* Office for Unconventional Gas and Oil as point of contact
* Details on shale gas tax breaks in 2013 budget
* UK shale gas can made large economic contribution
* UK raises new 2030 gas plant capacity need by 30 pct
(Adds details, adds power market report, comments)
By Karolin Schaps
LONDON, Dec 5 Britain gave a boost to its shale
gas industry on Wednesday by creating a dedicated government
office to simplify regulation and by confirming tax breaks, but
stopped short of lifting a ban on exploration imposed over a
The government will form an Office for Unconventional Gas
and Oil to create one point of contact and to streamline rules
relating to shale exploration, finance minister George Osborne
He also said, confirming comments two months ago, that the
department would hold a consultation with industry on tax breaks
for shale gas exploration, details of which will be revealed in
the 2013 budget statement.
"We are consulting on new tax incentives for shale gas and
announcing the creation of a single office so that regulation is
safe but simple," Osborne said in his half-yearly budget
Britain, Europe's largest gas consumer, in summer 2011 put a
temporary halt on hydraulic fracturing or "fracking" for shale
gas, a process in which water and chemicals are injected at high
pressure into rock formations to retrieve trapped gas, after
earth tremors were measured near a fracking site close to
Britain's energy secretary has not lifted the ban, but
Wednesday's confirmation of shale gas tax breaks implied it
would allow fracking to resume. He previously hinted that he
hoped to give it the green light.
The energy ministry said an announcement on the ban would be
A government report into Britain's gas generation strategy
published on Wednesday showed shale gas could make a significant
economic contribution in Britain.
"If it can be shown to be economic and safe, domestic shale
gas production could offer a significant economic opportunity
for the UK, with the prospect of new sources of indigenous
supply, new industrial activity and skilled jobs," the report
"Large areas of the UK are underlain by shale rocks, some of
which are likely to contain substantial quantities of shale
Shale gas firm Cuadrilla estimated that some 6 trillion
cubic metres of gas lie beneath its sites in Lancashire, enough
to cover Britain's gas needs for 75 years.
"We welcome any initiative that streamlines decision-making
processes while ensuring that all shale gas extraction conforms
to the highest environmental and health and safety standards,"
said Francis Egan, chief executive of Cuadrilla, which is
waiting for the government to lift the fracking ban on its sites
near Blackpool, which triggered last year's tremors.
Shale gas exploration has revolutionised the U.S. energy
market, where an oversupply of gas has depressed prices and
headed the United States toward energy independence.
In Europe, most governments have been cautious about
allowing shale gas exploration due to environmental concerns and
worries about its impact on seismic activity.
A European Commission study published in September said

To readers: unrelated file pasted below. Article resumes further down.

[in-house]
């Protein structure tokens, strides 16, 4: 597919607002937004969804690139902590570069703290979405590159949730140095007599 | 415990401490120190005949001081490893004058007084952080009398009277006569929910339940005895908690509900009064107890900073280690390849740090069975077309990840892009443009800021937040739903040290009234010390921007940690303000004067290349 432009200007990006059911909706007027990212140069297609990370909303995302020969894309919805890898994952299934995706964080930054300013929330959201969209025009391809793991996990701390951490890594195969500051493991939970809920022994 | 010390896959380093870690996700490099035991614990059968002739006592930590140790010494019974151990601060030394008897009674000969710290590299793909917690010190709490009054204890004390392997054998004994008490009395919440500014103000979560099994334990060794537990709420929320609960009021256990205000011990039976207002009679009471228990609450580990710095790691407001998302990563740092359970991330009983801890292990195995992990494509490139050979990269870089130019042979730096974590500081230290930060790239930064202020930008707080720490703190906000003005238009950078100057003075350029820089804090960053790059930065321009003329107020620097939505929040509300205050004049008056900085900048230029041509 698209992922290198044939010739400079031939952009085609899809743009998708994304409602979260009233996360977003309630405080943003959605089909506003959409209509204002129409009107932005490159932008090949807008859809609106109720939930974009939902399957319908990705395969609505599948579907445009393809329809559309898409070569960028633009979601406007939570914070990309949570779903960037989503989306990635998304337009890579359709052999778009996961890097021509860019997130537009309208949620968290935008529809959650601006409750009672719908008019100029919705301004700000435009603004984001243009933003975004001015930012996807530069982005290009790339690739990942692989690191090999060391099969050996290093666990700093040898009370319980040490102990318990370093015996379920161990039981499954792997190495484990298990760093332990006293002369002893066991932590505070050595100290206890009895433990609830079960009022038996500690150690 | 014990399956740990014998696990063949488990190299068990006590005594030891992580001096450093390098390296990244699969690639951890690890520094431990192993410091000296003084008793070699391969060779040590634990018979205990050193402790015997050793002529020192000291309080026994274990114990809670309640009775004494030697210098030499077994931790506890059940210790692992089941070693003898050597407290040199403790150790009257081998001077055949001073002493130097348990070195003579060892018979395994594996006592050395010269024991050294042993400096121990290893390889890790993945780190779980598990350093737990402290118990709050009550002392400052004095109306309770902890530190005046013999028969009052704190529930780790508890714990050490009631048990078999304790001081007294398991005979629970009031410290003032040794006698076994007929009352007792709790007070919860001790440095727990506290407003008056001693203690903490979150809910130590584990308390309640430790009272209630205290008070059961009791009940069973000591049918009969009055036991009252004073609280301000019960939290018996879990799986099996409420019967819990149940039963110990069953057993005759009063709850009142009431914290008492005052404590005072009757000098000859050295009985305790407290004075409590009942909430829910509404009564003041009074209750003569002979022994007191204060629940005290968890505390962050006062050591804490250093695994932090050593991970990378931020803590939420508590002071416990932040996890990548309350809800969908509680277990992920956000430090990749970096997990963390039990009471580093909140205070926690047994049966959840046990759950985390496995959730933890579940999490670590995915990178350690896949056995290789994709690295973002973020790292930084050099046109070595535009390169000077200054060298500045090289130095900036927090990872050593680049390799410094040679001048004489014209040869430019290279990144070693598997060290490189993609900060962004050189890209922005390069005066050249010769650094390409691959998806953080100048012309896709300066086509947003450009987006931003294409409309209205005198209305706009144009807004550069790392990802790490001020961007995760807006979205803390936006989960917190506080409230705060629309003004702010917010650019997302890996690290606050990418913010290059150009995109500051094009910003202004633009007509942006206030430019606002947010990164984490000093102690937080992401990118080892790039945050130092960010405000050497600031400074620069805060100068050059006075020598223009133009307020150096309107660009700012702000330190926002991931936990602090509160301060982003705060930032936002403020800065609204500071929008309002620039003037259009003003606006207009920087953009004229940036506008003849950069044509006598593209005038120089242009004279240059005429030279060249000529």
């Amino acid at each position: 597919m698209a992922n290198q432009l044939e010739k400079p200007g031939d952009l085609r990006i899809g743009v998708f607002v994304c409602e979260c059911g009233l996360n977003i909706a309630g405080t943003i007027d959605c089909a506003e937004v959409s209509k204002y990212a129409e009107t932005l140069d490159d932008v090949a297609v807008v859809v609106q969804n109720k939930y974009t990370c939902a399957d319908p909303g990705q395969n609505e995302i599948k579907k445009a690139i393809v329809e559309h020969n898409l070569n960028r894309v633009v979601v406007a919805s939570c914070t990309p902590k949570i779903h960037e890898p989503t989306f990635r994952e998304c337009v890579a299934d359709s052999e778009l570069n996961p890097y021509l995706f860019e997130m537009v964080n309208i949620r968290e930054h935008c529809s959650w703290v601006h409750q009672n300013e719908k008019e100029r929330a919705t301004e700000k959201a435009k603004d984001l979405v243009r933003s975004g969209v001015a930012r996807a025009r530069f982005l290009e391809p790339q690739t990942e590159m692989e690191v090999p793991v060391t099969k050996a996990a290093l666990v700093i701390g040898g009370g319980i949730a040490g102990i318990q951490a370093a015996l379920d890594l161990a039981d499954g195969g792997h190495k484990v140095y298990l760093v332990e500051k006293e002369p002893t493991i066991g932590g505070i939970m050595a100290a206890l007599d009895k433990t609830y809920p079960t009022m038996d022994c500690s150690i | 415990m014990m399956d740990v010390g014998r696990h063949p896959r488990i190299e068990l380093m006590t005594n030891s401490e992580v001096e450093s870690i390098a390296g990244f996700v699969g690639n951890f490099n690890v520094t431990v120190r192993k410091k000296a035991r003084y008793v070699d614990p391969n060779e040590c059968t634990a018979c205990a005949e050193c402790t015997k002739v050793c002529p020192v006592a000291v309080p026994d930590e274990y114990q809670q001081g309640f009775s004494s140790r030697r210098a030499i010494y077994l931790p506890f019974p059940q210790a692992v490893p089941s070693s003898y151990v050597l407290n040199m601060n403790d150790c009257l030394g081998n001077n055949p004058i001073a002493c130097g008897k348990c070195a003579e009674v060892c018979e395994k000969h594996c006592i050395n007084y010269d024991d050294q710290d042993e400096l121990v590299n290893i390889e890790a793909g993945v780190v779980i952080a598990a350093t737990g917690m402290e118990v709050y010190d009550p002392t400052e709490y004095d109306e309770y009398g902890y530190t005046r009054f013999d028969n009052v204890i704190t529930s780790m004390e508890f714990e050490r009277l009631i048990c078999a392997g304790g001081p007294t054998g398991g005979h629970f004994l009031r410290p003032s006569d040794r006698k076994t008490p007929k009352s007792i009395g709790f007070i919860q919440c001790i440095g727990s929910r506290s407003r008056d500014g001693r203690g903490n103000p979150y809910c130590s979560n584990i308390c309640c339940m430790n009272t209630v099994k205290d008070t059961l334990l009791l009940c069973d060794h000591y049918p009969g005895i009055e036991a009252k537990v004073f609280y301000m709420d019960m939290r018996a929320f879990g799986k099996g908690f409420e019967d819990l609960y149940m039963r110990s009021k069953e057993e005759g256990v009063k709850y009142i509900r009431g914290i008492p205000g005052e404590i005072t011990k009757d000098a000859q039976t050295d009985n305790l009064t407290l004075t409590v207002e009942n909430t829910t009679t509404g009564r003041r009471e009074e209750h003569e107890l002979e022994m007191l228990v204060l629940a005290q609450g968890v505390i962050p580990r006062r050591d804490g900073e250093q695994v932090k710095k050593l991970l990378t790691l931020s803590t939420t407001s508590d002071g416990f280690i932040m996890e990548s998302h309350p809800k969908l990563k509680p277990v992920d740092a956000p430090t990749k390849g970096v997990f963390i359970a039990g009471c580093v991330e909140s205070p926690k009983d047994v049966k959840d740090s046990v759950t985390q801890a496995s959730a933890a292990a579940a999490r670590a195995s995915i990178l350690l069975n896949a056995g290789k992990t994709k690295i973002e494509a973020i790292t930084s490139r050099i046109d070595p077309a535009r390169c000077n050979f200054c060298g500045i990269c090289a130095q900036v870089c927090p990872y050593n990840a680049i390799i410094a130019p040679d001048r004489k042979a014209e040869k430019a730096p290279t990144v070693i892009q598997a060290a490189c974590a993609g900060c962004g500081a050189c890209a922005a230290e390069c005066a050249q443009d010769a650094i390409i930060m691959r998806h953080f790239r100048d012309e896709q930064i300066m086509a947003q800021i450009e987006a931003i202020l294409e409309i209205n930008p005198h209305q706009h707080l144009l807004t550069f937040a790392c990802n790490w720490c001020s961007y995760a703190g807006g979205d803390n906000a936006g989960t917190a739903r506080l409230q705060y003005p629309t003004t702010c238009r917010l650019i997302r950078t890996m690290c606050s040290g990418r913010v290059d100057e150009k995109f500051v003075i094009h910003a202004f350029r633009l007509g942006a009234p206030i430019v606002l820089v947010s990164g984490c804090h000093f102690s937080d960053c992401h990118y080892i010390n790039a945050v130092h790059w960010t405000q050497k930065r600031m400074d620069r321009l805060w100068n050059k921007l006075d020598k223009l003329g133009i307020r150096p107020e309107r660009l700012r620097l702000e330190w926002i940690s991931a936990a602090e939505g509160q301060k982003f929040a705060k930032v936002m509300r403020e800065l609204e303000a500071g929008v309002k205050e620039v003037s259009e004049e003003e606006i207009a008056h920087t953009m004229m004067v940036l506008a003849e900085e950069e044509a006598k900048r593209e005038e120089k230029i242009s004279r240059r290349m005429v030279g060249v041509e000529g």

shale gas could help offset the decline in conventional
production but would do nothing to reduce the continent's
dependence on imports.
Britain's gas production last year slipped below gas imports
for the first time since records began in 1960.
GAS IN POWER PLANTS
Gas will also continue to play an important role in
Britain's future electricity mix, with the government expecting
gas-fired power plants to fill gaps left by intermittent
renewable production and the phase-out of ageing coal plants.
In its report, the government increased its forecast for new
gas-fired power plant capacity needed by 2030 by 30 percent to
Around 21 GW of current power plant capacity will be phased
out by 2030 due to age and stricter pollution rules, putting the
2030 available gas plant capacity at 37 GW, around 5 GW higher
"Government has now made it clear that it sees gas as having
an important role today and in the future," said Angela Knight,
chief executive of energy industry lobby EnergyUK.
"This greater certainty on energy policy should also be a
real confidence booster for establishing supply chains for all
types of electricity generation."
As part of its plans to reform the electricity market,
Britain proposed last week to create a system whereby back-up
power plants, mainly gas-fired, would be paid through an auction
system to fill supply gaps left by volatile renewable energy
Even though broad proposals have been put forward, the
industry has asked for exact details of the mechanism to be
published to clarify how generators will earn money.
"If independent players and new entrants are to be able
to create more competition across the gas-to-power chain and
help provide security of energy supply, there is an urgent need
now for clarification on the operation of the proposed capacity
market to support independent investment in new gas generation,"
said George Grant, chairman of Stag Energy, an energy company
that has invested in numerous gas plants in Britain.
(Additional reporting by Oleg Vukmanovic; Editing by Anthony
Barker and Jane Baird)